More details surface about deadly ambush in Niger

We are learning how long after soldiers came under fire and called for backup that help arrived.
4:13 | 10/23/17

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Transcript for More details surface about deadly ambush in Niger
And we begin tonight with harrowing new details about what those four U.S. Special ops officers encountered during that deadly ambush in Niger. They were part of a larger team, and tonight, we've learned they were on their way back to base, when they were given a second mission. Those four American soldiers did not survive the attack. Toontd, we still do not know if they had body armor. What we doe know is when the call for help was made and how long it took in a rare moment today, the chairman of the joint chiefs coming before the cameras after the president today would not answer questions sent his way. ABC's Mary Bruce leading us off. The assessment by our leaders on the ground at that time was that contact with the enemy was unlikely. Reporter: But tonight, ABC news is learning much more about what really happened in the ambush that killed four American special ops soldiers and what their mission really was. It was octoberrd when 12 U.S. Soldiers and 30 knee genigerians set out on a reconnaissance mission to a remote village. But a senior intelligence official tells ABC news, but on their way back they were assigned a second mission, to kill or capture a high value target. They were supposed to be joined by a second U.S. Team that never made it. But they told to proceed on their own. The officials tell us that mission was unsuccessful, but exposed the Americans to the enemy. The next morning, the Americans are heading home when they sense something is off. A village elder is trying to stall them. Suddenly, 50 militants are upon them, armed with rocket-propelled grenades and heavy machines guns. According to the Pentagon's account, one hour into the firefight, the Americans called for help. My judgement would be that that unit thought they could handle the situation without additional support. Reporter: A U.S. Drone arrives within minutes, unarmed, but able to provide video of the ambush. 30 minutes later, French military aircraft mobilize to help. Two hours into the attack, those French planes arrive on the scene to provide cover. As night falls, two wounded U.S. Troops are evacuated. So are the bodies of the three U.S. Soldiers killed in action. But sergeant la David Johnson is still missing. His body would not be recovered for another 48 hours. On the evening of 6 October, sergeant Johnson's body was found and subsequently evacuated. From the time the firefight was initiated until sergeant Johnson's body was recovered, French, Nigerian or U.S. Forces remained in that area. Reporter: Congress wants answers, but some top lawmakers admit, they didn't know U.S. Troops were there. We don't know exactly where we're at in the world militarily, and what we're doing. I didn't know there was 1,000 troops in Niger. Reporter: The president has been taking credit for victories against ISIS. I totally changed the attitudes of the military and they have done a fantastic job. Yeah, ISIS is now giving up. They're giving up. They're raising their hands. They're walking off. Nobody's ever seen that before. Why didn't that happen before? Because you didn't have trump as your president. Reporter: But the Pentagon today made clear who is responsible for the deaths of these four Americans. So, our initial assessment is these are local tribal fighters that are associated with ISIS. And Mary Bruce joins us live tonight from the Pentagon. And Mary, we know the chairman of the joint chiefs said today, they believe contact with the enemy was not likely, but we're learning from a senior intelligence official, this was going to be a very high stakes mission. The team was on its way back to base, was told to turn around and was given a second mission to kill or capture a high value individual? Reporter: Yes, and David, a senior official tells us that that high value target was a known senior Al Qaeda or ISIS operative. And that they were told, quote, they had high confidence they knew where he was. And Mary, one more question on this tonight. According to an American survivor of this attack, he's now described what sergeant la David Johnson did in those hours, calling him a war hero who gave everything he had in this fight? Reporter: Yes. And David, in fact, the survivor tells ABC news, sergeant Johnson gave everything he had during this ambush, saying he died fighting for his brothers.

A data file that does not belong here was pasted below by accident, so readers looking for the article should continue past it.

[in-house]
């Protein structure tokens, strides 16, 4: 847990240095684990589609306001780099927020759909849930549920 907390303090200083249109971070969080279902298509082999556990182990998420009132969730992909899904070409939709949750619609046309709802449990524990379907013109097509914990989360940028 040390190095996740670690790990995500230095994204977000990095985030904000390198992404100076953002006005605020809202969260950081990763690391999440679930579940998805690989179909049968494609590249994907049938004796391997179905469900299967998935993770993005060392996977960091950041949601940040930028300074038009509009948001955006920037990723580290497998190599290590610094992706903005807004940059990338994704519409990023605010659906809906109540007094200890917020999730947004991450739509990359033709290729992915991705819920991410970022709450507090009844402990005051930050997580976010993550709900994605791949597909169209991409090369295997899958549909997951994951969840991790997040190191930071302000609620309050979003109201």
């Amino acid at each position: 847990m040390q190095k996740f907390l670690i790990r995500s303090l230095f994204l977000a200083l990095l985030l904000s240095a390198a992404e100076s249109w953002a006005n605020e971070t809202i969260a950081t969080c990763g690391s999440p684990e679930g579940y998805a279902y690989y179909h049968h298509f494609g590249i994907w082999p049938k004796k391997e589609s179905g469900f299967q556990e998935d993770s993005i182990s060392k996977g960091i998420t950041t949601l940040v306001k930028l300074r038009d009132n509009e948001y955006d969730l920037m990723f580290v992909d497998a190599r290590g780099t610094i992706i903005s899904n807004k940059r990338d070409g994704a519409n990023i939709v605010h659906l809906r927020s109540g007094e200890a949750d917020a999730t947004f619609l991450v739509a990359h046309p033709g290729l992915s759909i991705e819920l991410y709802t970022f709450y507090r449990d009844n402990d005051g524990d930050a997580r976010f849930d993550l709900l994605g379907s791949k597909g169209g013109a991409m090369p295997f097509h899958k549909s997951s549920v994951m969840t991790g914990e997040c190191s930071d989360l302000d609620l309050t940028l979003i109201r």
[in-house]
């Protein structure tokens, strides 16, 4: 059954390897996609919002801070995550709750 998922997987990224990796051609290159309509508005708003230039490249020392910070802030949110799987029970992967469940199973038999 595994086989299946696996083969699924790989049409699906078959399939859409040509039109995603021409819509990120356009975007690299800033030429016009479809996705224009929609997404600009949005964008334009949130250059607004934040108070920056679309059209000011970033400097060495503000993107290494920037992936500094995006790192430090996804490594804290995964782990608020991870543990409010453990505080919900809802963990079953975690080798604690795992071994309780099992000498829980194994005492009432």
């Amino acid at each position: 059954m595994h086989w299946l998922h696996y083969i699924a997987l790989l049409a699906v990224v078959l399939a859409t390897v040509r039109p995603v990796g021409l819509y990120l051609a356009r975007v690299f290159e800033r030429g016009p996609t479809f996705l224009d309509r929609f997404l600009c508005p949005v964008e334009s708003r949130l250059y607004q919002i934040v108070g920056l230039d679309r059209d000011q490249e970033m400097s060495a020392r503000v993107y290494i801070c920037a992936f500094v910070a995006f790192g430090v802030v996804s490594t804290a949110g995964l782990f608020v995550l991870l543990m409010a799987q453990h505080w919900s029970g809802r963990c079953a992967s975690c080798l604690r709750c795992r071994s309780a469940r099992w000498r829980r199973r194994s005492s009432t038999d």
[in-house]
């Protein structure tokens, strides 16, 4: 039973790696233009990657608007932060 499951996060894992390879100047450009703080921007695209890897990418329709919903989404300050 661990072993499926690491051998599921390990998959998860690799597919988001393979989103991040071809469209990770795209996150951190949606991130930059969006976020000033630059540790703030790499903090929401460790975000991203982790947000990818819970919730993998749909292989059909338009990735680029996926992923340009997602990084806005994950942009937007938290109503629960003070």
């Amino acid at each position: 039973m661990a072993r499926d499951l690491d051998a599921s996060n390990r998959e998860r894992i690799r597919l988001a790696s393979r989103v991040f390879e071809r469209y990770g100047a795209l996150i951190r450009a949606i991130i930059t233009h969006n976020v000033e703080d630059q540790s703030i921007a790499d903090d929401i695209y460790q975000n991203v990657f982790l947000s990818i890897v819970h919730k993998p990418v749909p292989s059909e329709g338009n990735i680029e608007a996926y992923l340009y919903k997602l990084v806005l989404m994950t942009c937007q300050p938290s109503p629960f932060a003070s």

This transcript has been automatically generated and may not be 100% accurate.

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